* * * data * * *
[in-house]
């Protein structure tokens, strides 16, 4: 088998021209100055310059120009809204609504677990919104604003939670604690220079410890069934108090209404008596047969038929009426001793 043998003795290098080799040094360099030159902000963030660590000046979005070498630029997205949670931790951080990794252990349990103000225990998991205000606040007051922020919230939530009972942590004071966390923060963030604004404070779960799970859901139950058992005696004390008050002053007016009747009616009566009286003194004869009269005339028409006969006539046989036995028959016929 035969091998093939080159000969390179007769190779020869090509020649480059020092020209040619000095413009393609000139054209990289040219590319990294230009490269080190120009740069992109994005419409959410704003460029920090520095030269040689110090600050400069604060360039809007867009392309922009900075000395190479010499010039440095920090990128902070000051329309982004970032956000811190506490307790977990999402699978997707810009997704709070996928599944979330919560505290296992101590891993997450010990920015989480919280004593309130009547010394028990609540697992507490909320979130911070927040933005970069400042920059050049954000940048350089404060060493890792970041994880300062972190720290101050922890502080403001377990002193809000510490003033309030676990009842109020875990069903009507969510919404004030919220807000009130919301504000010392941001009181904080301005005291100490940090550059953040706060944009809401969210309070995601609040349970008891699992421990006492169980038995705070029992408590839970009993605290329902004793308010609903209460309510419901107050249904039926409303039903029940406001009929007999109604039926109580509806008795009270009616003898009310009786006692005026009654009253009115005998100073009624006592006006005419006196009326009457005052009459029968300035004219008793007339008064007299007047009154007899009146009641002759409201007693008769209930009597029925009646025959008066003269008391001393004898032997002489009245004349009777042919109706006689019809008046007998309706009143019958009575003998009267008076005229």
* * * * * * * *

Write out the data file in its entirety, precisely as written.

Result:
[in-house]
């Protein structure tokens, strides 16, 4: 088998021209100055310059120009809204609504677990919104604003939670604690220079410890069934108090209404008596047969038929009426001793 043998003795290098080799040094360099030159902000963030660590000046979005070498630029997205949670931790951080990794252990349990103000225990998991205000606040007051922020919230939530009972942590004071966390923060963030604004404070779960799970859901139950058992005696004390008050002053007016009747009616009566009286003194004869009269005339028409006969006539046989036995028959016929 035969091998093939080159000969390179007769190779020869090509020649480059020092020209040619000095413009393609000139054209990289040219590319990294230009490269080190120009740069992109994005419409959410704003460029920090520095030269040689110090600050400069604060360039809007867009392309922009900075000395190479010499010039440095920090990128902070000051329309982004970032956000811190506490307790977990999402699978997707810009997704709070996928599944979330919560505290296992101590891993997450010990920015989480919280004593309130009547010394028990609540697992507490909320979130911070927040933005970069400042920059050049954000940048350089404060060493890792970041994880300062972190720290101050922890502080403001377990002193809000510490003033309030676990009842109020875990069903009507969510919404004030919220807000009130919301504000010392941001009181904080301005005291100490940090550059953040706060944009809401969210309070995601609040349970008891699992421990006492169980038995705070029992408590839970009993605290329902004793308010609903209460309510419901107050249904039926409303039903029940406001009929007999109604039926109580509806008795009270009616003898009310009786006692005026009654009253009115005998100073009624006592006006005419006196009326009457005052009459029968300035004219008793007339008064007299007047009154007899009146009641002759409201007693008769209930009597029925009646025959008066003269008391001393004898032997002489009245004349009777042919109706006689019809008046007998309706009143019958009575003998009267008076005229």